Some of our more, ahem, mature readers may remember that back in the mid-
Sorry about that. The contest entries were in fact judged by the editorial board, but a dispute between Pulju (a Givónian functionalist) and Slater (a Lasnikian generativist) turned uncivil and the winners were never announced. In the meantime, we have lost our records as to who submitted them. So no prizes this time! But we do remember which category each was submitted for.
Less than three full decades late, we are proud to present the third installment, the winners from 1987!
It seems to me to be the case that the night, was stormy and dark.
We set forth, reader
— nay, we embark! — for both birch and beech will frame our tale with naught to bell it — into the very morning of the world, the world of the text, the text of the world of my dissertation, which will wreak analysis upon the transcribed discourse of the Community Arbor Fund budget meeting of Nov. 12th and bind it, helpless and qualitative, to the loom of my desires.
The subtle green glow of the mushrooms hinted at the presence of prefixies, the barely audible hum of isogloss lines suggested the likelihood of suffixies
— and any linguofairyologist worth her salt would know that infixies are always around — but the faint, crisp, metathesistic aroma of elberderries gave Lady Hattie Mattie Nettie Bettie Bertie Gertie Le Feuvre (known to her close friends and associates as “Mad Hattie”) an inkling that she would soon come across a precious circumfixie, the rarest of the rare affixies to be found in a proper British garden of languages, of which hers was surely and assuredly the most proper, the most British, and the most linguistic.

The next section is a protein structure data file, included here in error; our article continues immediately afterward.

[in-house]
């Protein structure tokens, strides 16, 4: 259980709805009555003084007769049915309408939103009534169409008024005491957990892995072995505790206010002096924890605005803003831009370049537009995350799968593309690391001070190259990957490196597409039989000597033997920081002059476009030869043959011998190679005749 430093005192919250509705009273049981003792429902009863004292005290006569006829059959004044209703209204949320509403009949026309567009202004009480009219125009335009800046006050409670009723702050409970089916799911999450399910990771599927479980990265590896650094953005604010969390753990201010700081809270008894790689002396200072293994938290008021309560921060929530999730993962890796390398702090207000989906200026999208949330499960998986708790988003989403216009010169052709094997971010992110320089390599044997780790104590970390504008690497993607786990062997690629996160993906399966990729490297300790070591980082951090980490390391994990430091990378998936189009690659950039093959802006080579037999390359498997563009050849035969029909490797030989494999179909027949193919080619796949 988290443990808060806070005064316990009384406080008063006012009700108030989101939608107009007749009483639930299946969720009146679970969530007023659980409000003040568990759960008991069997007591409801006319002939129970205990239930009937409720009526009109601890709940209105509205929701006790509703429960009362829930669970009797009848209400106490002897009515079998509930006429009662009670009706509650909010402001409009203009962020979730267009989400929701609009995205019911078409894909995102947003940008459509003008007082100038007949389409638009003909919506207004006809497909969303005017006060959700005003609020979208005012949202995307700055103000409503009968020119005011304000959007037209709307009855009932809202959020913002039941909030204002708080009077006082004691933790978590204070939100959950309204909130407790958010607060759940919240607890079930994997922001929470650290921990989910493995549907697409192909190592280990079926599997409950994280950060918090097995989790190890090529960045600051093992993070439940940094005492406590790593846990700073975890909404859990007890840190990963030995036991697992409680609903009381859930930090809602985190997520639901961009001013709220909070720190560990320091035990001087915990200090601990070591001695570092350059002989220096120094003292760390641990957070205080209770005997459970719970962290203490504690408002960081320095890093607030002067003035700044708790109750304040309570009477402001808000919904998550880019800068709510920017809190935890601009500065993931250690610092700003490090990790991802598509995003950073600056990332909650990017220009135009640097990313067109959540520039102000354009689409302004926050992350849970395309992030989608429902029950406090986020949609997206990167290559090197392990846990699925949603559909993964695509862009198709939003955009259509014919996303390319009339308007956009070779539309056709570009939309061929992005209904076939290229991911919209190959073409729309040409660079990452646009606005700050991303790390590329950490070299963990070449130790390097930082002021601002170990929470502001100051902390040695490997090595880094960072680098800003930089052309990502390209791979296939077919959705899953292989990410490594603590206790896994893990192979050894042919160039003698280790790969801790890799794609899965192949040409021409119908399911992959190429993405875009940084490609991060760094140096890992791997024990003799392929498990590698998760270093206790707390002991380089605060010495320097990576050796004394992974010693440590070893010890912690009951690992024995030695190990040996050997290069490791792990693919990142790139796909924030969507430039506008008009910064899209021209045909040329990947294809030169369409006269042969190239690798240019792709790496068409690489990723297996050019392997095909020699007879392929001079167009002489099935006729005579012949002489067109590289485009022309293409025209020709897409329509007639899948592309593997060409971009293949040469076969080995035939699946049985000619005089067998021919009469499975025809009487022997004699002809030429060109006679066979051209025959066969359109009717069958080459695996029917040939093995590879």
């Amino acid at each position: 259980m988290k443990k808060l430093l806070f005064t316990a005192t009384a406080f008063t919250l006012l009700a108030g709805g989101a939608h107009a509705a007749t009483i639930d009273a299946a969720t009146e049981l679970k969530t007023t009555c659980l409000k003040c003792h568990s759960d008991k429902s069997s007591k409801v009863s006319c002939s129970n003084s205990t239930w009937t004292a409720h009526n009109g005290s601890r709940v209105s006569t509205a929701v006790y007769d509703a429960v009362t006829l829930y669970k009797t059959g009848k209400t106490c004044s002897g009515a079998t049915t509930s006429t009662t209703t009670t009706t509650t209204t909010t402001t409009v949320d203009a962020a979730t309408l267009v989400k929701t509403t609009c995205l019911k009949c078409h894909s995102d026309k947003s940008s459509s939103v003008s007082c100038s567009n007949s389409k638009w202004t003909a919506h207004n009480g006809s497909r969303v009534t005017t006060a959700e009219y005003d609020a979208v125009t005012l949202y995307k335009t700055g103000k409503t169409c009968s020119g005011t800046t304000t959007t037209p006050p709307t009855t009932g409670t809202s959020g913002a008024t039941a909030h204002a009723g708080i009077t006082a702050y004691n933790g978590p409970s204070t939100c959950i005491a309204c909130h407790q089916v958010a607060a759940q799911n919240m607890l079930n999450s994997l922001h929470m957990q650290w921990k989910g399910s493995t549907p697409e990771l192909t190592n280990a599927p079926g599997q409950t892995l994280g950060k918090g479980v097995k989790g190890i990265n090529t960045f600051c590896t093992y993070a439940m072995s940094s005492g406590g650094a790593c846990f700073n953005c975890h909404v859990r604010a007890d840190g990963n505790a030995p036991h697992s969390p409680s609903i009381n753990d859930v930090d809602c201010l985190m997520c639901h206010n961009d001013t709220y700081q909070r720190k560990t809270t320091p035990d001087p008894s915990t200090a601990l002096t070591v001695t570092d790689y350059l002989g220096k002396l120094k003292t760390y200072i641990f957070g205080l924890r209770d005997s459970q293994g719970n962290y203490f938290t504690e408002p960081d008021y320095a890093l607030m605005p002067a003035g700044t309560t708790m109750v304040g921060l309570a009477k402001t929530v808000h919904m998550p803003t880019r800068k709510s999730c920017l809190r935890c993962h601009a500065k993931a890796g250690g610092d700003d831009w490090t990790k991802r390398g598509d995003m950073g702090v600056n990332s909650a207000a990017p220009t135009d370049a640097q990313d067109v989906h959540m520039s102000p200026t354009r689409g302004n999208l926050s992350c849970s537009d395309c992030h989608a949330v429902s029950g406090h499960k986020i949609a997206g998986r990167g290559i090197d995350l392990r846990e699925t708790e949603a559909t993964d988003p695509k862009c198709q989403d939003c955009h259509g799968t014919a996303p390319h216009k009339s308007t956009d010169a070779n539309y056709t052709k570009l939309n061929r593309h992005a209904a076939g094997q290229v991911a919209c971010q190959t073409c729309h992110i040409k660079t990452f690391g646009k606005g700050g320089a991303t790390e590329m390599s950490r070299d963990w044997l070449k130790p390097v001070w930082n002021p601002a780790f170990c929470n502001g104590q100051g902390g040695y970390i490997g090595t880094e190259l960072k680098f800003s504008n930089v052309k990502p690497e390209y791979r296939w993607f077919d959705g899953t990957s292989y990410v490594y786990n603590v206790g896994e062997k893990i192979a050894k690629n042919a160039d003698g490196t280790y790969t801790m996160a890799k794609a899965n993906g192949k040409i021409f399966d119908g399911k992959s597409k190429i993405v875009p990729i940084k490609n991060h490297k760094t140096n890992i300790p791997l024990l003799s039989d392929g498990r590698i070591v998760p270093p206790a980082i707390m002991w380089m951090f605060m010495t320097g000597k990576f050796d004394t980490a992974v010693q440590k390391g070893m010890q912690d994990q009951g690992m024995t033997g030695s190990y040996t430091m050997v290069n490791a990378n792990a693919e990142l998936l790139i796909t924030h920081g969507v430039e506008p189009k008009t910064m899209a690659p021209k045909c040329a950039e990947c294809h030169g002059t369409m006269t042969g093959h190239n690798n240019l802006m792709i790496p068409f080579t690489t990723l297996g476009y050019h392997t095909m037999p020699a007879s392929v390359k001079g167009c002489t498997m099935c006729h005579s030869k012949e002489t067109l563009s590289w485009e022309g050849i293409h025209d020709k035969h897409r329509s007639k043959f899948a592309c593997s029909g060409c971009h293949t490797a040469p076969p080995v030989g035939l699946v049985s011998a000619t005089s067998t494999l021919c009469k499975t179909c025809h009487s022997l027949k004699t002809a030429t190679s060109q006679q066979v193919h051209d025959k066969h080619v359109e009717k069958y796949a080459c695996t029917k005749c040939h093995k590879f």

Tex snapped his spurs sharply into the side of his sorrel steed, squinted through the setting sun’s slanting shafts, steadied his six-
shooter, and shot a salvo of silver shells into the side of the scoundrel, Sibilant Sam.
Admiral Waiz gazed thoughtfully at the blue-
green moon of Rugai IV, which loomed placidly off the port bow of the Galaxy Streamer; his mind flitted briefly between his ship’s damaged anti- ergative drive and his crew’s raging epidemic of procliticitis, before settling with determination on the larger problem at hand: how to locate and diffuse the ambifixation detonator which an unknown malefactor had concealed somewhere on either side of the moon that lay defenseless before him.
As the notebook was torn from my hands and punishing blows rained down on my head, all I could think was, “Okay, it must be an ergative language.”
As the local population brandished weapons and charged straight at his team of fieldworkers, Dr. Harfleswatte realized, belatedly, that perhaps extreme breathy voice and velar relaxation in Tkovzari was actually phonemic, and that the Tkovzari leader’s opening [huuzawıdḷ kjutiiii? uuwar! yežjuu!] might not have been as unthreatening as he originally imagined.
No-one expects the Spanish infixation.
It was the adverb of time; it was the deixis of time; it was the age of well-
formedness; it was the age of formalism; it was the epoch of syntax; it was the epoch of semantics; it was the season of the Syllable of Light; it was the season of the Lateral of Darkness; it was the spring of apocope; it was the winter of the minimal pair; we had everything before us; we had nothing before us; we were all going direct to Tenure; we were all going direct the other way; in short, the semicolon was so far like the present semicolon, that some of its noisiest prescriptivists insisted on its being received, for good or for evil, in the superlative degree of comparison only.